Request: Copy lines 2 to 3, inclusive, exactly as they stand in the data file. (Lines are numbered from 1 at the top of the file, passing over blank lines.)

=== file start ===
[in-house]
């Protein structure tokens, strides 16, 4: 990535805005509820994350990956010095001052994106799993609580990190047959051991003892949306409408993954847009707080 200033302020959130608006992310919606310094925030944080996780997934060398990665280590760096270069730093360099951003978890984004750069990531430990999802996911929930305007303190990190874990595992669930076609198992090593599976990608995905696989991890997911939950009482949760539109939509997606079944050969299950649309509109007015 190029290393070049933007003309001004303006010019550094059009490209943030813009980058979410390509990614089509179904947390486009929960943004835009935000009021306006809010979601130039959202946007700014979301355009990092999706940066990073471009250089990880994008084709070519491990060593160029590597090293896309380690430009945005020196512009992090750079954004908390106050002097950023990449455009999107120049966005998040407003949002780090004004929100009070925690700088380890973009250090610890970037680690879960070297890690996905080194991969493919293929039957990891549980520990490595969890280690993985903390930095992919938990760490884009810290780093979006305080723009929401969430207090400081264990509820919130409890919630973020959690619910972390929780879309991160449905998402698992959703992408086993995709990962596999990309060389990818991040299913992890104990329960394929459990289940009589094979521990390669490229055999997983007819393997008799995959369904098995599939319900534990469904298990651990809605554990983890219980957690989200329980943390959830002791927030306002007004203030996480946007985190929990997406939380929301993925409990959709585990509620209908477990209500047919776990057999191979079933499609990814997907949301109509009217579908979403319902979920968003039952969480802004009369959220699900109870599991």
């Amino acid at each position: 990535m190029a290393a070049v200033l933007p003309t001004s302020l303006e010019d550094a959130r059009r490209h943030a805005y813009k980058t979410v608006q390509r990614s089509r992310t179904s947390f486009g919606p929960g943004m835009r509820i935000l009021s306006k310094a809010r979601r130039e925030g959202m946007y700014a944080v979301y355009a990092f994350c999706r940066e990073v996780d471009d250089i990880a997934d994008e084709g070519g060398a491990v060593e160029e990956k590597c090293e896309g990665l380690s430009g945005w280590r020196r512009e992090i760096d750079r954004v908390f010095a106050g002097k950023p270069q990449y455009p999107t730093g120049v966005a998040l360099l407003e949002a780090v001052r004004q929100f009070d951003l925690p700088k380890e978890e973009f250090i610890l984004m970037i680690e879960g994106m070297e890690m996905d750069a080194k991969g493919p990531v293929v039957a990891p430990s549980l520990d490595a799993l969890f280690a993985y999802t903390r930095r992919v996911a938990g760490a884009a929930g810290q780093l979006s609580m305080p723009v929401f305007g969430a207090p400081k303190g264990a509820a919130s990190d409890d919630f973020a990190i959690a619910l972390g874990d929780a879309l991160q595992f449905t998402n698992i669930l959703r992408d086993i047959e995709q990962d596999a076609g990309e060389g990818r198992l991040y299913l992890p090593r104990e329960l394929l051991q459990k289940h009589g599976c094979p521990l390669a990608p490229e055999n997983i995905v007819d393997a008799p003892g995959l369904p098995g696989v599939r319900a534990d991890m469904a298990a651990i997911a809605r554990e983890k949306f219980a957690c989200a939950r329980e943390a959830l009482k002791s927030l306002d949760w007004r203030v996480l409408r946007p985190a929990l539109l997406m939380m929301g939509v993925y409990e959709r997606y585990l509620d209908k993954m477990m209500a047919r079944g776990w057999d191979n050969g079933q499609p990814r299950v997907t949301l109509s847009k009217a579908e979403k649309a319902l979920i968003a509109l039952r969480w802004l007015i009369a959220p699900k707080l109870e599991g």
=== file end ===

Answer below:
């Protein structure tokens, strides 16, 4: 990535805005509820994350990956010095001052994106799993609580990190047959051991003892949306409408993954847009707080 200033302020959130608006992310919606310094925030944080996780997934060398990665280590760096270069730093360099951003978890984004750069990531430990999802996911929930305007303190990190874990595992669930076609198992090593599976990608995905696989991890997911939950009482949760539109939509997606079944050969299950649309509109007015 190029290393070049933007003309001004303006010019550094059009490209943030813009980058979410390509990614089509179904947390486009929960943004835009935000009021306006809010979601130039959202946007700014979301355009990092999706940066990073471009250089990880994008084709070519491990060593160029590597090293896309380690430009945005020196512009992090750079954004908390106050002097950023990449455009999107120049966005998040407003949002780090004004929100009070925690700088380890973009250090610890970037680690879960070297890690996905080194991969493919293929039957990891549980520990490595969890280690993985903390930095992919938990760490884009810290780093979006305080723009929401969430207090400081264990509820919130409890919630973020959690619910972390929780879309991160449905998402698992959703992408086993995709990962596999990309060389990818991040299913992890104990329960394929459990289940009589094979521990390669490229055999997983007819393997008799995959369904098995599939319900534990469904298990651990809605554990983890219980957690989200329980943390959830002791927030306002007004203030996480946007985190929990997406939380929301993925409990959709585990509620209908477990209500047919776990057999191979079933499609990814997907949301109509009217579908979403319902979920968003039952969480802004009369959220699900109870599991």
């Amino acid at each position: 990535m190029a290393a070049v200033l933007p003309t001004s302020l303006e010019d550094a959130r059009r490209h943030a805005y813009k980058t979410v608006q390509r990614s089509r992310t179904s947390f486009g919606p929960g943004m835009r509820i935000l009021s306006k310094a809010r979601r130039e925030g959202m946007y700014a944080v979301y355009a990092f994350c999706r940066e990073v996780d471009d250089i990880a997934d994008e084709g070519g060398a491990v060593e160029e990956k590597c090293e896309g990665l380690s430009g945005w280590r020196r512009e992090i760096d750079r954004v908390f010095a106050g002097k950023p270069q990449y455009p999107t730093g120049v966005a998040l360099l407003e949002a780090v001052r004004q929100f009070d951003l925690p700088k380890e978890e973009f250090i610890l984004m970037i680690e879960g994106m070297e890690m996905d750069a080194k991969g493919p990531v293929v039957a990891p430990s549980l520990d490595a799993l969890f280690a993985y999802t903390r930095r992919v996911a938990g760490a884009a929930g810290q780093l979006s609580m305080p723009v929401f305007g969430a207090p400081k303190g264990a509820a919130s990190d409890d919630f973020a990190i959690a619910l972390g874990d929780a879309l991160q595992f449905t998402n698992i669930l959703r992408d086993i047959e995709q990962d596999a076609g990309e060389g990818r198992l991040y299913l992890p090593r104990e329960l394929l051991q459990k289940h009589g599976c094979p521990l390669a990608p490229e055999n997983i995905v007819d393997a008799p003892g995959l369904p098995g696989v599939r319900a534990d991890m469904a298990a651990i997911a809605r554990e983890k949306f219980a957690c989200a939950r329980e943390a959830l009482k002791s927030l306002d949760w007004r203030v996480l409408r946007p985190a929990l539109l997406m939380m929301g939509v993925y409990e959709r997606y585990l509620d209908k993954m477990m209500a047919r079944g776990w057999d191979n050969g079933q499609p990814r299950v997907t949301l109509s847009k009217a579908e979403k649309a319902l979920i968003a509109l039952r969480w802004l007015i009369a959220p699900k707080l109870e599991g």